# Quantal Density Functional Theory of Excited States: Application to an Exactly Solvable Model

## Document Type

Peer-Reviewed Article

## Publication Date

8-2001

## Abstract

The quantal density functional theory (Q‐DFT) of excited states is the description of the physics of the mapping from *any* bound nondegenerate excited state of Schrödinger theory to that of the *s*‐system of noninteracting Fermions with equivalent density ρ*k*(*r*), energy *E**k*, and ionization potential *I**k*. The *s*‐system may either be in an *excited* state with the same configuration as in Schrödinger theory or in a *ground* state with a consequently different configuration. The Q‐DFT description of the *s*‐system is in terms of a conservative field ℱ*k*(*r*), whose electron‐interaction ℰ*ee*(*r*) and correlation‐kinetic 𝒵(*r*) components are separately representative of electron correlations due to the Pauli exclusion principle and Coulomb repulsion, and correlation‐kinetic effects, respectively. The sources of these fields are expectations of Hermitian operators taken with respect to the system wavefunction. The local electron‐interaction potential *v**ee*(*r*) of the *s*‐system, representative of all the many‐body correlations, is the work done to move an electron in the force of the field ℱ*k*(*r*). The electron interaction *E**ee* and correlation‐kinetic *T**c* components of the total energy *E**k* may be expressed in integral virial form in terms of their respective fields. The difference between the *s*‐system in its ground or excited state representation is due entirely to correlation‐kinetic effects. The highest occupied eigenvalue of the *s*‐system differential equation in either case is minus the ionization potential *I**k*. In this work we demonstrate the transformation of an excited state of Schrödinger theory, as represented by the first excited singlet state of the exactly solvable Hooke's atom, to that of noninteracting Fermions in their *ground* state with equivalent excited state density, energy, and ionization potential. To further prove the Fermions are in a ground state, we solve the corresponding singlet *s*‐system differential equation numerically for the *v**ee*(*r*) determined, and obtain the excited state density from the zero node orbitals generated. The resulting total energy is also the same. In addition, the single eigenvalue determined corresponds to minus the ionization potential of the excited state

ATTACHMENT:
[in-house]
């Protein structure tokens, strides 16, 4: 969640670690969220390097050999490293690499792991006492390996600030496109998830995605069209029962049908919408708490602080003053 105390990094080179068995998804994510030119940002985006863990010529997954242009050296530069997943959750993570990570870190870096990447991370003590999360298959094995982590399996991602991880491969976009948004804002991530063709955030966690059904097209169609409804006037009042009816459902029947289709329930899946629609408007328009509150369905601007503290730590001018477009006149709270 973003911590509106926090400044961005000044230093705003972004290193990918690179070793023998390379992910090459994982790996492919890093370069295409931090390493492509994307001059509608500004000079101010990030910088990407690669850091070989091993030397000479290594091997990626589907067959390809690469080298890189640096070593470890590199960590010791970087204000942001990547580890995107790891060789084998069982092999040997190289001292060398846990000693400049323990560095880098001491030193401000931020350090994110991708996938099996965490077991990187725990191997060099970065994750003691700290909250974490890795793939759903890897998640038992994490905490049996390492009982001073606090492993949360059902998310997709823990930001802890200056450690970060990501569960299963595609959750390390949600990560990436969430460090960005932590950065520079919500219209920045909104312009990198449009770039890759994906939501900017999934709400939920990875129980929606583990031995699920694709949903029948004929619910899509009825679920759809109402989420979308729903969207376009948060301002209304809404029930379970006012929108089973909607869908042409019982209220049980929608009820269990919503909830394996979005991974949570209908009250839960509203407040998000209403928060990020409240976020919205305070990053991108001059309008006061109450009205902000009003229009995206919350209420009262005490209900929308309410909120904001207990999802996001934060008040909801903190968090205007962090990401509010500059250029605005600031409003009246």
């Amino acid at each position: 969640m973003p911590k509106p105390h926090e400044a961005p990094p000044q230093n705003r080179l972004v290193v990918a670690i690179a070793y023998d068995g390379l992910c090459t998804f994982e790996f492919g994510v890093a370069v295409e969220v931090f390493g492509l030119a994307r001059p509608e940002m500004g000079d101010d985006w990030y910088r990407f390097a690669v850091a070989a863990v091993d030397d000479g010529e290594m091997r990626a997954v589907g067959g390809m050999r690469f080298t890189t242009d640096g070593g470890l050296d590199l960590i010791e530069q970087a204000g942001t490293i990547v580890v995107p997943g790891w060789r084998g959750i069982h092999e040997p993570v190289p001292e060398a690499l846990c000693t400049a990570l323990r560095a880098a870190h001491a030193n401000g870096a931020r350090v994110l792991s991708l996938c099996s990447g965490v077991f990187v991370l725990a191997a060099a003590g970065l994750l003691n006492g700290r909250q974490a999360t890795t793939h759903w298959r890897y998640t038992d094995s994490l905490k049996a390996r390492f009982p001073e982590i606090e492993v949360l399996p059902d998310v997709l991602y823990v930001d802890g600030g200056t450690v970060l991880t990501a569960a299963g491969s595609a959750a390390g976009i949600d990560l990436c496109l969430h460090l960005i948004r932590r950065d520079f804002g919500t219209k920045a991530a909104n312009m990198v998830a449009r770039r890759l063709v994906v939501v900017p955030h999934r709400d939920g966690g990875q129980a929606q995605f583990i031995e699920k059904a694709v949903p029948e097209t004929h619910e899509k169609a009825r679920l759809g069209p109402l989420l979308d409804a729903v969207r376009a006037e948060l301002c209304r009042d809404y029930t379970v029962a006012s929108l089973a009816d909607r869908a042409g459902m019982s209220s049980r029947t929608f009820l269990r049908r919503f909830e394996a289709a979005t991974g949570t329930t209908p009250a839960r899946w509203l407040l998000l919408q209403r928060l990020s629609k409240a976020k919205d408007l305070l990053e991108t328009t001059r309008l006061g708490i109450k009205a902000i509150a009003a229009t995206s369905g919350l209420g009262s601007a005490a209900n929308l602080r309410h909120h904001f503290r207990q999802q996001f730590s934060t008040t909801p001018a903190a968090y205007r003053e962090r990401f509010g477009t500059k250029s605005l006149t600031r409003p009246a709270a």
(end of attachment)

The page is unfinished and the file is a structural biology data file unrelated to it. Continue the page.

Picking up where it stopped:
## DOI

doi.org/10.1002/qua.1519

## Recommended Citation

Slamet, M., & Sahni, V. (2001). Quantal density functional theory of excited states: Application to an exactly solvable model. *International Journal of Quantum Chemistry*, *85*(4‐5), 436-448. Doi: 10.1002/qua.1519